Googler's LAN-party house sparks awe and envy

UPDATED: Gamers agog over Google engineer's custom-built home

LAN party2

(Update, Dec. 14: Varda tells us what the gaming portion of the house set him back.)

Attention gamers: If Google software engineer Kenton Varda invites you to a LAN party, there is no need to bring your own computer. He's got you covered.

Varda

In a Saturday blog post headlined "LAN-party optimized house," Varda, pictured right, showed off the digs he recently had built - with a hand from his father, an architect - that is "specifically designed to be ideal for PC gaming parties." The post and pictures have garnered generally glowing reviews, but also produced an undercurrent of big-boy-toy envy so strong that it prompted Varda to protest that he really isn't rich ... and that you, too, can have your own LAN-party house if you are so determined.

Here's how he describes the place:

The house has twelve of these fold-out computer stations, six in each of two rooms (ideal for team vs. team games). The actual computers are not next to the monitors, but are all in a rack in a back room. The stations were built by a cabinet maker based on specs I created. The rest of the house was designed by my dad, Richard Varda, who happens to be an architect.

The picture above shows one wall of the stations when closed. This next picture shows them in use.

LAN party

Pictures of Varda's server room, which he posted after a number of requests from the curious, can be seen here on Google+.

(If, like me, you have never been to a LAN party, Wikipedia covers the basics here, including the astounding revelation that history's largest such event included "12,754 connected systems.")

As for Varda's gaming hardware:

The twelve game stations all contain identical hardware:

  • CPU: Intel Core i5-2500
  • GPU: MSI N560GTX (nVidia GeForce 560)
  • Motherboard: MSI P67A-C43 (Intel P67 chipset)
  • RAM: 8GB (2x4GB DDR3-1333)
  • Monitor: ASUS VE278Q (27" 1080p)

In his blog post, Varda explains how he administers the LAN and monitors physical security. He's been circumspect about costs, saying only that they are "small" when considering the overall cost of building any home, and, in particular, building one in Palo Alto. (I've emailed him in the hope that he might reveal more. ... Update: He has, here.) Nevertheless, this morning he felt compelled to defend himself in an amendment to his original post:

Update: Am I ultra-rich?

Well, I'm happy to tell you that no, you do not need to be ultra-rich to afford a LAN party house! As expensive as twelve gaming machines might be, they are small compared to the price of a typical house, no matter where you live. So if you can afford a house, you can afford to make it into a LAN party house. What you will need, however, is lots of time and patience, and a long-term plan for fulfilling your dream.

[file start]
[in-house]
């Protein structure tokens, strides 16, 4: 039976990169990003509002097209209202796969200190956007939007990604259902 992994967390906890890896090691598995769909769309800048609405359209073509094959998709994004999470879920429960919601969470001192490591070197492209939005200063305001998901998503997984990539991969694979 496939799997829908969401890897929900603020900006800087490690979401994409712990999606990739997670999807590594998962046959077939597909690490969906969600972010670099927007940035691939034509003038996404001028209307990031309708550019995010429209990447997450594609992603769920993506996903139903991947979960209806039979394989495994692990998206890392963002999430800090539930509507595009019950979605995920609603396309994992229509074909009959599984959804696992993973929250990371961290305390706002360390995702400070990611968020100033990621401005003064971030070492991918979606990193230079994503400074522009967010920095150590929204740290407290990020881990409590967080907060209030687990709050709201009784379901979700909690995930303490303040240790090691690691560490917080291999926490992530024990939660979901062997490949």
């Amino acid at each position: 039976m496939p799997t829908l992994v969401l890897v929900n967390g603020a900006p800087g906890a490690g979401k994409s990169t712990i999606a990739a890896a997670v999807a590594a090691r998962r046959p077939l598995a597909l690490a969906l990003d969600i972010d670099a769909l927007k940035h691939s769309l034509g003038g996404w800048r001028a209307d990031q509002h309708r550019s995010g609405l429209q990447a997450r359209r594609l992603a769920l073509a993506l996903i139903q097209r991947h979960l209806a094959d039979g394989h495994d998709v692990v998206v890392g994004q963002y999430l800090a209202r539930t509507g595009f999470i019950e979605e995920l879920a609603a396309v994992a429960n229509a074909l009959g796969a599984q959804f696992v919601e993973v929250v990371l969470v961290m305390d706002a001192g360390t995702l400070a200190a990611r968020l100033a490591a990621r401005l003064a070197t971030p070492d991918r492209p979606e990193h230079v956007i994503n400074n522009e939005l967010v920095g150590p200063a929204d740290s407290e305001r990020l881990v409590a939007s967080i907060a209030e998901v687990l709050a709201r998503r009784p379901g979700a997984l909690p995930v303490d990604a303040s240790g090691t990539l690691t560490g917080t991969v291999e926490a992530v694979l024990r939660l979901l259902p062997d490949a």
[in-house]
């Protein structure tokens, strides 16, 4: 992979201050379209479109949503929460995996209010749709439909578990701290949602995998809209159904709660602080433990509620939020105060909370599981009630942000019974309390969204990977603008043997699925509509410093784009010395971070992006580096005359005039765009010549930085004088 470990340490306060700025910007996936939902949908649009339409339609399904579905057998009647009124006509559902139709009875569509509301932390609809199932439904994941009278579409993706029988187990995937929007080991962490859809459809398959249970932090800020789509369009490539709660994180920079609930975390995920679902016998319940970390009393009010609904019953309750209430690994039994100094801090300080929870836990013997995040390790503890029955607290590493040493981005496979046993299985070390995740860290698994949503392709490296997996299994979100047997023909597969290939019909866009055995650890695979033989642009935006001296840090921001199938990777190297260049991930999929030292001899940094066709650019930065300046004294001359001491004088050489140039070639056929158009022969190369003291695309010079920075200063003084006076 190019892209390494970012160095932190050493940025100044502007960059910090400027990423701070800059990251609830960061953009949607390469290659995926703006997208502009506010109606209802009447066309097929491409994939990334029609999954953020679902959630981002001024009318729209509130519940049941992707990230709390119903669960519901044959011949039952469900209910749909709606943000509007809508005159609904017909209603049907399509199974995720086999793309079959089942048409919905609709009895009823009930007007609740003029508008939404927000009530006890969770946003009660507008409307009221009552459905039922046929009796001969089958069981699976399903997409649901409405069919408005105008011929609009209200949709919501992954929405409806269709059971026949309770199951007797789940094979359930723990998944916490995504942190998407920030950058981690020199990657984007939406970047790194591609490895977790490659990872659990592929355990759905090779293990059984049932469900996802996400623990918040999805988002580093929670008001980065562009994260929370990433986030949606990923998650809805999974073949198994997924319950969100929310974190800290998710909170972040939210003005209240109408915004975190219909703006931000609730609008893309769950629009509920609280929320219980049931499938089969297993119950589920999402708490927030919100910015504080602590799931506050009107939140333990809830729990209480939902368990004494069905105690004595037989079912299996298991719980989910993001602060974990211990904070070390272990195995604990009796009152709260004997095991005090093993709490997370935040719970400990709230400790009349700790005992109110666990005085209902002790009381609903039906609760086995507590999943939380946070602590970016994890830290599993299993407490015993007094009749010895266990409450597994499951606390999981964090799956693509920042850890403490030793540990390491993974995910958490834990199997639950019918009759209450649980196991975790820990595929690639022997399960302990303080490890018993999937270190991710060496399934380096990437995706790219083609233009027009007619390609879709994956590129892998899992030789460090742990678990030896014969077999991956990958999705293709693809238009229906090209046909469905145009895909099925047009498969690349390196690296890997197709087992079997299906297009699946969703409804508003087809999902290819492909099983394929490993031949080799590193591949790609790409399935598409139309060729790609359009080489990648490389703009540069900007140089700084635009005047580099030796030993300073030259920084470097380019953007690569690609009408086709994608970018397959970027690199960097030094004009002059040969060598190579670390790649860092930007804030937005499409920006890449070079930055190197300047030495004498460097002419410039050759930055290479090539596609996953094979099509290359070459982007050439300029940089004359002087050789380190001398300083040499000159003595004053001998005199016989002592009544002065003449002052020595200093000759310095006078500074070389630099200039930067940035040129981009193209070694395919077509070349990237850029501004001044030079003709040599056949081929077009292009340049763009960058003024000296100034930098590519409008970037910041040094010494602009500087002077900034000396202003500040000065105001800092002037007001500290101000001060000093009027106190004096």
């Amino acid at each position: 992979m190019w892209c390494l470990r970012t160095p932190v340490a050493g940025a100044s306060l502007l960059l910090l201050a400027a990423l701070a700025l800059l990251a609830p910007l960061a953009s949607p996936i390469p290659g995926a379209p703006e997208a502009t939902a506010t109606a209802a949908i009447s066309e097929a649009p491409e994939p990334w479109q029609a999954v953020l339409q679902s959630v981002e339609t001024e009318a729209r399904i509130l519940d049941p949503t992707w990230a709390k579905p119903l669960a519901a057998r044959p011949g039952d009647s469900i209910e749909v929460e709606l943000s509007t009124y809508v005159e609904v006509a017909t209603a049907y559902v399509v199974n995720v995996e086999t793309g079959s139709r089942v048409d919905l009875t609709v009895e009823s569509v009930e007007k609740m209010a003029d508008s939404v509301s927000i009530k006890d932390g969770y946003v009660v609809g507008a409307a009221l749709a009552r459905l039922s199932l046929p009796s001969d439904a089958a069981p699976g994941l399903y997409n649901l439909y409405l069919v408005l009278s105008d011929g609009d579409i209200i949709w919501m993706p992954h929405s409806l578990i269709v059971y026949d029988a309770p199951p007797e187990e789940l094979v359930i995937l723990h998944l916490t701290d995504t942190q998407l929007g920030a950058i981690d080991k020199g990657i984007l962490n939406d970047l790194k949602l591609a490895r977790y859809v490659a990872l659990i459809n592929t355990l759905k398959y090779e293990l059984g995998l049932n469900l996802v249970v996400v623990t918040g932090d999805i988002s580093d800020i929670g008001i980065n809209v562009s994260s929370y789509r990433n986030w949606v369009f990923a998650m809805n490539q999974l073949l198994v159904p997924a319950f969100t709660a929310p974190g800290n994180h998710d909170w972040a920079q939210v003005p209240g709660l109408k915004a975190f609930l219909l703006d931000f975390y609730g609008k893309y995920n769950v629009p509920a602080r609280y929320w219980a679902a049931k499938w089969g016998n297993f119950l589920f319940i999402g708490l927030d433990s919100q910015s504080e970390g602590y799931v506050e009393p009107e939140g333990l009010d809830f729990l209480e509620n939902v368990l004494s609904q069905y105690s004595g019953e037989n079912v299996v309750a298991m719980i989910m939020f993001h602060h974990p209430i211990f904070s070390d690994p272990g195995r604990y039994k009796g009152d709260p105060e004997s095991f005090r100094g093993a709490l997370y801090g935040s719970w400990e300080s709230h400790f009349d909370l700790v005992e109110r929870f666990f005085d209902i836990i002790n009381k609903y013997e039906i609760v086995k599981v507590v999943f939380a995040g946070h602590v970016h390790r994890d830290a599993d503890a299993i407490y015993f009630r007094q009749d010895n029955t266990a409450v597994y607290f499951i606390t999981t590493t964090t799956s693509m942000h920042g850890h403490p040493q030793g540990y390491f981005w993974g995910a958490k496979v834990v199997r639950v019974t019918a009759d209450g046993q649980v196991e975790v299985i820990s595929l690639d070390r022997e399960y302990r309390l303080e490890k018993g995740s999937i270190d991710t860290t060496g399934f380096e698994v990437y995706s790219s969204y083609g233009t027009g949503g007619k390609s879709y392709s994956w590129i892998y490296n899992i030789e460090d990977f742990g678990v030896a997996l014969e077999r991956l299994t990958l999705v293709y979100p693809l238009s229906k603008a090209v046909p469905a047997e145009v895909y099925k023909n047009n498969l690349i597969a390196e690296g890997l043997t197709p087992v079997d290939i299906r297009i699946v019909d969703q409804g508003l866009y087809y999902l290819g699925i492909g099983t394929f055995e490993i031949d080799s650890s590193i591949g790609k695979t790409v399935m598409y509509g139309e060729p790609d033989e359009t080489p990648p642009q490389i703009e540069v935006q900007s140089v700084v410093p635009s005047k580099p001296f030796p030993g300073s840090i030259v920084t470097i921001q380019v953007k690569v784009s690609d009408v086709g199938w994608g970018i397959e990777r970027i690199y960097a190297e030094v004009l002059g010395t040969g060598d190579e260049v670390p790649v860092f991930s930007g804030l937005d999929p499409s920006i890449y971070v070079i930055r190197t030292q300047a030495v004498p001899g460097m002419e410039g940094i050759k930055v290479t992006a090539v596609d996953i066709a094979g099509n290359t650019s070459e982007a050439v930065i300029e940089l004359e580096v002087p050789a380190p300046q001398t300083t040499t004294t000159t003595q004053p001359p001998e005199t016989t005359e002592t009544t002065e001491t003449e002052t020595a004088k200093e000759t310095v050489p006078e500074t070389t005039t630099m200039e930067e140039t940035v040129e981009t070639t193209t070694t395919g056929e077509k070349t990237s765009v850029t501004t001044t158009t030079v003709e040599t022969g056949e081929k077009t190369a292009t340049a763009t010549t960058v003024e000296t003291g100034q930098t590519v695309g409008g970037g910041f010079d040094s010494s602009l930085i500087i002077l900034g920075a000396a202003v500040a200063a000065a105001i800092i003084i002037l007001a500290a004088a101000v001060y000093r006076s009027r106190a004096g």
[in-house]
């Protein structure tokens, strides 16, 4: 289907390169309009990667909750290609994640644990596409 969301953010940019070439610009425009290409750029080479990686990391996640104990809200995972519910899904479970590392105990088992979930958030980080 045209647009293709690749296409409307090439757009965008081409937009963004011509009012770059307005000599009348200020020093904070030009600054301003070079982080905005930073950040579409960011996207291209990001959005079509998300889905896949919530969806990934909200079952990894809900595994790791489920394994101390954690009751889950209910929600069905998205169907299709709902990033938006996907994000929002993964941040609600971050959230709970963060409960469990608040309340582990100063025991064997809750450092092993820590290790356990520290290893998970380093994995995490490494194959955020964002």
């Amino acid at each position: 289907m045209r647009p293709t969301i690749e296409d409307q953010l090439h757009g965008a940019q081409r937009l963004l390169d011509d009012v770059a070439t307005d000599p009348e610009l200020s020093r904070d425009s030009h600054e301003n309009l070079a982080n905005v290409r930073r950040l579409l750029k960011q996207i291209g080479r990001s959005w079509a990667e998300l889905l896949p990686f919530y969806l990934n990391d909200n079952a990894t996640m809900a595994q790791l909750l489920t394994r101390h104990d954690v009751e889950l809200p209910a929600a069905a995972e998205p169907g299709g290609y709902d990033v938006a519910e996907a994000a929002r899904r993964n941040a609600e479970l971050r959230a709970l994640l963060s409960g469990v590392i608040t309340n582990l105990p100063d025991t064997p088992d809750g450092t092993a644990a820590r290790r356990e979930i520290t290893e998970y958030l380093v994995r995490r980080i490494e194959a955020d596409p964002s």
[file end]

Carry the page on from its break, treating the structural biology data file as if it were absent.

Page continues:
Like most people who own houses, I paid for mine by saving up money for many years, which I then spent on a down payment on a mortgage. I will continue making payments on that mortgage for decades to come. It's true that I make a pretty good salary at Google, but I also live in an area where housing is excessively expensive. Even so, my house's value is on the low end for houses in the area, mostly because it is actually relatively small -- it only looks big due to good design. If you live in a more normal area, you could probably build a similar house for much cheaper!

As important as having the money, he stresses, is having the project-management skills to oversee such an unusual custom design. Here's how he addressed that piece of the project in a discussion that took place on Google+ after he was asked if he would share the blueprints for his house:

The work really can't be captured in blueprints. You have to talk to people, and go on site to give directions and spot mistakes. The specs can contain every piece of information, but since the contractor doesn't understand, they will forget parts of it, or assume things are more flexible than they really are. For example, my contractor originally laid down cable tubes that were 3/4" thick. You can't run crap through that. My spec called for 3" tubes, but they missed it. Luckily, I spotted it just in time for them to fix the problem before pouring the cement!

Despite Varda's encouragement, many a gamer got a gander of his new home and could only sigh. Most were good-natured; for example, Reddit user thejosh502: "Congratulations, my jealousy has actually formed a visible cloud around my head. Enjoy your stupid, fully-equipped nerd paradise, nerd. ... sob"

And finally, there was my favorite comment, from JonathanF: "Adopt me NOW!"

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